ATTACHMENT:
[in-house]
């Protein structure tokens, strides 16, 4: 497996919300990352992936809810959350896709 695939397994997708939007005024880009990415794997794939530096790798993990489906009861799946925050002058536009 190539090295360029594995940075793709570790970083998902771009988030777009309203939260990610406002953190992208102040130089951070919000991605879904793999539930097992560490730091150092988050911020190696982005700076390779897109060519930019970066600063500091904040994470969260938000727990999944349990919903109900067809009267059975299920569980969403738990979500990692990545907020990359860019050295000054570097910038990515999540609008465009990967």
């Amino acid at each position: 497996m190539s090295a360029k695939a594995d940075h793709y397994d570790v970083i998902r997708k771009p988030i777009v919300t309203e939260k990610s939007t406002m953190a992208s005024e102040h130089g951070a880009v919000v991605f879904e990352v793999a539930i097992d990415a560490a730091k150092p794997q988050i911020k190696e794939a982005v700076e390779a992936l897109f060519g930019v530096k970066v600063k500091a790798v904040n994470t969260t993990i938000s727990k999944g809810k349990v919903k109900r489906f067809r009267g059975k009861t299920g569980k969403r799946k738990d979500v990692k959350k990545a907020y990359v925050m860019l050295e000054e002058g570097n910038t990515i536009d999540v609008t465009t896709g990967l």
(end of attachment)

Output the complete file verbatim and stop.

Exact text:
[in-house]
């Protein structure tokens, strides 16, 4: 497996919300990352992936809810959350896709 695939397994997708939007005024880009990415794997794939530096790798993990489906009861799946925050002058536009 190539090295360029594995940075793709570790970083998902771009988030777009309203939260990610406002953190992208102040130089951070919000991605879904793999539930097992560490730091150092988050911020190696982005700076390779897109060519930019970066600063500091904040994470969260938000727990999944349990919903109900067809009267059975299920569980969403738990979500990692990545907020990359860019050295000054570097910038990515999540609008465009990967």
């Amino acid at each position: 497996m190539s090295a360029k695939a594995d940075h793709y397994d570790v970083i998902r997708k771009p988030i777009v919300t309203e939260k990610s939007t406002m953190a992208s005024e102040h130089g951070a880009v919000v991605f879904e990352v793999a539930i097992d990415a560490a730091k150092p794997q988050i911020k190696e794939a982005v700076e390779a992936l897109f060519g930019v530096k970066v600063k500091a790798v904040n994470t969260t993990i938000s727990k999944g809810k349990v919903k109900r489906f067809r009267g059975k009861t299920g569980k969403r799946k738990d979500v990692k959350k990545a907020y990359v925050m860019l050295e000054e002058g570097n910038t990515i536009d999540v609008t465009t896709g990967l």